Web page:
Schools don wigs for child cancer
Otumoetai Primary and Aquinas College will be among schools in Tauranga and all over New Zealand taking part in Wig Wednesday this month.
Otumoetai Primary School deputy principal Zara McIndoe says they have 572 pupils who are being encouraged to participate in the June 21 event.
“We combine it with a mufti day as well, so the kids can dress up and wear a funky wig. It’s all very colourful and exciting,” she says.
“The kids bring in a gold coin donation and the proceeds go to the Child Cancer Foundation.”
She says they’ll be bringing one along for the principal, too, just in case he forgets.
World heavyweight boxing champion Joseph Parker has also partnered up with Child Cancer Foundation to help grow awareness of the impact of child cancer on Kiwi families, and the need for support.
And while he may have taken off the gloves for a bit, he’s happy to don a wig for the annual fundraiser.
Joseph recently spent time with children, parents and whanau at Child Cancer Foundation’s Auckland Family Place, trying on an array of colourful wigs, signing memorabilia, and passing around his winner’s belt.
“The children show strength and courage that completely humbles me, and to see they still have smiles on their faces is a credit to the wonderful team at Child Cancer Foundation,” says Joseph.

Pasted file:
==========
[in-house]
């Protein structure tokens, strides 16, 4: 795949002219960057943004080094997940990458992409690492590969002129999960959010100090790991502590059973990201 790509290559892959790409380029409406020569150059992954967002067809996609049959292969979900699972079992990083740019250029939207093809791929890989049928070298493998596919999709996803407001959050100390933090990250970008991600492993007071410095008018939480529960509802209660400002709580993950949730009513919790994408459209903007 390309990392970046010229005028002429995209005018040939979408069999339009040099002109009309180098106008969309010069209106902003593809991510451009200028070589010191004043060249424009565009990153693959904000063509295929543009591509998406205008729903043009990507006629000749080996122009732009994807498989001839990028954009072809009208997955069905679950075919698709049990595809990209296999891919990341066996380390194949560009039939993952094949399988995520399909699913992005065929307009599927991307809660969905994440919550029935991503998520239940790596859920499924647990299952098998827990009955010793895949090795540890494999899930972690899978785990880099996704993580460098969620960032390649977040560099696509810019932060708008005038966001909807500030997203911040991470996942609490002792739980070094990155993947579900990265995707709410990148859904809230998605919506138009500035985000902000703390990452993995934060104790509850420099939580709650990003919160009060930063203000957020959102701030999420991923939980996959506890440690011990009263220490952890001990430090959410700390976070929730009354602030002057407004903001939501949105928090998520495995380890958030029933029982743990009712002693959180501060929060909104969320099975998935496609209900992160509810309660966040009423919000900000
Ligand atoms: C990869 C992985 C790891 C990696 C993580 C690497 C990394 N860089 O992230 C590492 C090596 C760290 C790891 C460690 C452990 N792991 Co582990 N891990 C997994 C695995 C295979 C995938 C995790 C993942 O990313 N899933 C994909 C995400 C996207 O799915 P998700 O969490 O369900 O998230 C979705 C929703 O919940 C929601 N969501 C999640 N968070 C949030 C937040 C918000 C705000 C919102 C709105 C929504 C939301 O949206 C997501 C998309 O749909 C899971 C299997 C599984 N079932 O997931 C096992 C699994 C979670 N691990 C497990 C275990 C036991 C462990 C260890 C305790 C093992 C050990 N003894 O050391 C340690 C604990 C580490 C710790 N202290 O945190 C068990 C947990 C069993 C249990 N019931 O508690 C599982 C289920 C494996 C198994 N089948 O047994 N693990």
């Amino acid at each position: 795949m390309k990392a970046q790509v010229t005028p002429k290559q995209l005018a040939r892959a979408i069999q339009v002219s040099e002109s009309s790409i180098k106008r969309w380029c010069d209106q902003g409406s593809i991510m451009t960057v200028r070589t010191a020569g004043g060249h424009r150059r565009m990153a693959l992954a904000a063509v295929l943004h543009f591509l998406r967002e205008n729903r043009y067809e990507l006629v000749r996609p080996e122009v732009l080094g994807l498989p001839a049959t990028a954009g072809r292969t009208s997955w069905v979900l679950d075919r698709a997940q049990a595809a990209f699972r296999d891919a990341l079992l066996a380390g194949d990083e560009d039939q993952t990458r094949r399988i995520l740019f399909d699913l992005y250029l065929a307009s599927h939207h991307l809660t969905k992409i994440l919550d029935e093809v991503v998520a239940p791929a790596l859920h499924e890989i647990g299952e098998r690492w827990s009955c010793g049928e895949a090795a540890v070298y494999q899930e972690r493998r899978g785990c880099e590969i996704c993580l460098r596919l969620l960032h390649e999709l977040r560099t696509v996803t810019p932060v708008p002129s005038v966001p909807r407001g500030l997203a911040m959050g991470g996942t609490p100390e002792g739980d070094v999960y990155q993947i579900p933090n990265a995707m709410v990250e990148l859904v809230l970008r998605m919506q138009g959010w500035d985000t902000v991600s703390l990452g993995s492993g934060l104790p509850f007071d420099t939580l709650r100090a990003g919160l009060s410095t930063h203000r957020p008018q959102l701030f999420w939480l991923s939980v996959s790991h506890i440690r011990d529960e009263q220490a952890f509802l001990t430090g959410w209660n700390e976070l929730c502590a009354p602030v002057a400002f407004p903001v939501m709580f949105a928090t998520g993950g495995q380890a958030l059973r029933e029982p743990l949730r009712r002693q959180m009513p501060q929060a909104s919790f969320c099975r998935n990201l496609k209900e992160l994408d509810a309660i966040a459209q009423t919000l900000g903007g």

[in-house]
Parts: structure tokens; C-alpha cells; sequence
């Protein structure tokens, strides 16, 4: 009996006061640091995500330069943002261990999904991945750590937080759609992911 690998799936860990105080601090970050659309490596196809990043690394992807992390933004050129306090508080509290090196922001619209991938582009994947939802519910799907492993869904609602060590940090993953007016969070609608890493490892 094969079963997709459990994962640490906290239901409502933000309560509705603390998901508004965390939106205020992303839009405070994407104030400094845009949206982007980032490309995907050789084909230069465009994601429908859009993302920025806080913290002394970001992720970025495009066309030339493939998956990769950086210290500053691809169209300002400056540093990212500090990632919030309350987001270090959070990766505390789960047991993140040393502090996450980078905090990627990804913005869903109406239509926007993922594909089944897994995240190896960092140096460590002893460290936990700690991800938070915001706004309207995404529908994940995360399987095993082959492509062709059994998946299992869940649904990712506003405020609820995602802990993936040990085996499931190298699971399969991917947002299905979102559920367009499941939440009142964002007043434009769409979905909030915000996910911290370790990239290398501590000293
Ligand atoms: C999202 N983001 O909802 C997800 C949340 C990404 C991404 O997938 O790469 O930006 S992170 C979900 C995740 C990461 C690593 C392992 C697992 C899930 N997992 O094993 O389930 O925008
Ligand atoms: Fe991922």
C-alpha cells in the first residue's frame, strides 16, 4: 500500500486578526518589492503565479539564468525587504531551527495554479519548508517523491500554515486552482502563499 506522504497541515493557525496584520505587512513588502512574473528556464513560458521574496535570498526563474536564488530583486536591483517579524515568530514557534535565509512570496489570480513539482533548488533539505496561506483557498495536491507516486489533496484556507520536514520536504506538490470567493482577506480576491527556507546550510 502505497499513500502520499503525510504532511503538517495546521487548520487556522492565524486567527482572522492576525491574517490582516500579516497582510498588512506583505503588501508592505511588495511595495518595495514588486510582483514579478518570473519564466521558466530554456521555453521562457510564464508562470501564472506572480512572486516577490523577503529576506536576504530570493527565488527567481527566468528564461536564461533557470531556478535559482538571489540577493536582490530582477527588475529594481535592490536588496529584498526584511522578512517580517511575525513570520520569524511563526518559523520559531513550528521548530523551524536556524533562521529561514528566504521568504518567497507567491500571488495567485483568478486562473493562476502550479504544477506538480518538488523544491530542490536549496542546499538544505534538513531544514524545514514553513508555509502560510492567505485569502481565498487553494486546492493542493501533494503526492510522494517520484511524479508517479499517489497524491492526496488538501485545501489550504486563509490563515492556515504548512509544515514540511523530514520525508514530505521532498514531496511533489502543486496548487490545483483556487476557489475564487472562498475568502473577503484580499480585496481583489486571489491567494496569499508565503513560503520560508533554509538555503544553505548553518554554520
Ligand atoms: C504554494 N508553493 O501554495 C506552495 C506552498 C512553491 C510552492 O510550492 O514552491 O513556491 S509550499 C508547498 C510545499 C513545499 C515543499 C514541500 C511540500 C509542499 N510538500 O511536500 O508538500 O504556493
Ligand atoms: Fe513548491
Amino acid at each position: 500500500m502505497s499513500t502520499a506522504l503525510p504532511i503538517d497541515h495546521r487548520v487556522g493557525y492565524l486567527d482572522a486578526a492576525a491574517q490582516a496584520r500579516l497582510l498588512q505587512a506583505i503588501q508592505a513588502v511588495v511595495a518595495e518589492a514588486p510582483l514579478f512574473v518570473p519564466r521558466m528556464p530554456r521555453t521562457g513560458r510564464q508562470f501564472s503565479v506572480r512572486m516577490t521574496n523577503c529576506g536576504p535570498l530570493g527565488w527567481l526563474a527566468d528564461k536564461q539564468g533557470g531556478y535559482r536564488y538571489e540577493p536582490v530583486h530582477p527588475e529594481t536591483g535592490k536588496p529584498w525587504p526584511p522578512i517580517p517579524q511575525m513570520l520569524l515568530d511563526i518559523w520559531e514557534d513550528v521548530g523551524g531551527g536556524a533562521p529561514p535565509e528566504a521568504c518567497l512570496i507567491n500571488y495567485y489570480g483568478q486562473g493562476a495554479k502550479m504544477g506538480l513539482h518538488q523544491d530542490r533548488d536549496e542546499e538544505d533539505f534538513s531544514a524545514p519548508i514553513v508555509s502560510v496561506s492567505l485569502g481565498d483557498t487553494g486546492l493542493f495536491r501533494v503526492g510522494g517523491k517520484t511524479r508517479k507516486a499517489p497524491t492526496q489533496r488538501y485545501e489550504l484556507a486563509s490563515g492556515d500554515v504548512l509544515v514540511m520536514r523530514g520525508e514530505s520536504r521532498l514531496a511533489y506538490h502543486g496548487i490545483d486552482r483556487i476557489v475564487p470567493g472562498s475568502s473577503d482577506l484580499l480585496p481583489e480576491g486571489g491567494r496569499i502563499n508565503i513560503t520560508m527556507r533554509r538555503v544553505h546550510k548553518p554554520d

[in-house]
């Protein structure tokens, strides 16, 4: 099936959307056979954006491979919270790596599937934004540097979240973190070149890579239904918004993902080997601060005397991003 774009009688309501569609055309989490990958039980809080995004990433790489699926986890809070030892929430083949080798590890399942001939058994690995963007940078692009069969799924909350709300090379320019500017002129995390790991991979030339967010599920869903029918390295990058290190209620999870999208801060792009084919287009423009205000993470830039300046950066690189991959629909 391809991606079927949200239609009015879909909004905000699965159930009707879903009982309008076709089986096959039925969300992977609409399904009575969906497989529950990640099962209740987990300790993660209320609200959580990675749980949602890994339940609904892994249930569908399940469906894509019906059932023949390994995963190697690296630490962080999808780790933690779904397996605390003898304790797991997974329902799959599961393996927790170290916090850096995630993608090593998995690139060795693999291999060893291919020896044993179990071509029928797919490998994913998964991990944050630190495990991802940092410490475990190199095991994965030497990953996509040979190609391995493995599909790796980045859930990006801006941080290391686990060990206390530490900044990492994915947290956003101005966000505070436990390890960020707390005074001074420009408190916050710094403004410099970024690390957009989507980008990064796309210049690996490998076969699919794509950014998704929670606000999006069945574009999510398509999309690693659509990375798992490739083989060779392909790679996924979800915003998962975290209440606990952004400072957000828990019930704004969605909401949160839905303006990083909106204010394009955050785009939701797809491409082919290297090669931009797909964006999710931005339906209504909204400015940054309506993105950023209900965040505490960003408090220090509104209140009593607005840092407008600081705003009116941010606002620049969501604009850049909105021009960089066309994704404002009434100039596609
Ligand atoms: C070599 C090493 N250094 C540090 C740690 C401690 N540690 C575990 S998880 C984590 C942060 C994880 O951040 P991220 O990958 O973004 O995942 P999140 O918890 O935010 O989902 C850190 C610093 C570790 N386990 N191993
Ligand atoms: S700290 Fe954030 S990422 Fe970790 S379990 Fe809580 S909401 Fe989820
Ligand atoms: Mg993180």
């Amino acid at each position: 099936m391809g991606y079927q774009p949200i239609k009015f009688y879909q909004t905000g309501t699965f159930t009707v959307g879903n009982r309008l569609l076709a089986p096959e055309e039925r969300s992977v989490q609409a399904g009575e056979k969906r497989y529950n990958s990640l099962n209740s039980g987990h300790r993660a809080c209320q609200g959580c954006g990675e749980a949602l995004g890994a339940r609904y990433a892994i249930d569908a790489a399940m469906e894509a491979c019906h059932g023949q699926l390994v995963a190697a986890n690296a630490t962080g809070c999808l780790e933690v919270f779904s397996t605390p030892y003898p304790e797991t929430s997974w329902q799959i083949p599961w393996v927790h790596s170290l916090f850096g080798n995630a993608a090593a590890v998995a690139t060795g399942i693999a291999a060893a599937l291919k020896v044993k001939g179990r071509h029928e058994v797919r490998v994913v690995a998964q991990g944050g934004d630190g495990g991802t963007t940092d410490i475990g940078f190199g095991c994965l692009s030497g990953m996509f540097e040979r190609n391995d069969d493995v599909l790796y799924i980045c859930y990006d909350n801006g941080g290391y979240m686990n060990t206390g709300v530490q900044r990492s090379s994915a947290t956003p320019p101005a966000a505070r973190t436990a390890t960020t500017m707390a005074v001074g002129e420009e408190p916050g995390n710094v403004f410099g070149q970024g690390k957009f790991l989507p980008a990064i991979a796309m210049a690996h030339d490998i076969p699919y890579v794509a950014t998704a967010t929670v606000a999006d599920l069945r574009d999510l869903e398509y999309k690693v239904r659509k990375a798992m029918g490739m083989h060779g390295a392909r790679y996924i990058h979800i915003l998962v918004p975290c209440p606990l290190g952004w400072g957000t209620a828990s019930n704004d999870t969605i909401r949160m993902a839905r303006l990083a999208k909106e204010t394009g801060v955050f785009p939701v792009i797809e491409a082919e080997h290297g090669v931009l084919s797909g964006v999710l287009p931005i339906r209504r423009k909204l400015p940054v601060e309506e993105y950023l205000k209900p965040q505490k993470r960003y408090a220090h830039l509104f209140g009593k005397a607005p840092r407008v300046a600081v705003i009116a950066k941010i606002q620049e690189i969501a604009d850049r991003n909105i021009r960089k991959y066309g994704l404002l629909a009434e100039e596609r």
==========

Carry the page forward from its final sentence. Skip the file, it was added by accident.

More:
“These children have gone through so much in their lives and continue to live optimistically; a great lesson is to be learned here.”
To date over 300 businesses, schools, community groups and individuals across the nation have registered to take part in Wig Wednesday and help fundraise for Kiwi kids with cancer.
Each week more than three children in New Zealand are diagnosed with cancer and look to Child Cancer Foundation for support.
Every donation made during Wig Wednesday will go towards ensuring these children and their families always feel supported when walking the cancer journey. Child Cancer Foundation offers each family targeted, practical and meaningful assistance, as well as a shoulder to lean on when times are tough.
As a stand-alone charity, the Child Cancer Foundation receives no direct funding from the government, so relies on the generosity of New Zealanders to support its cause.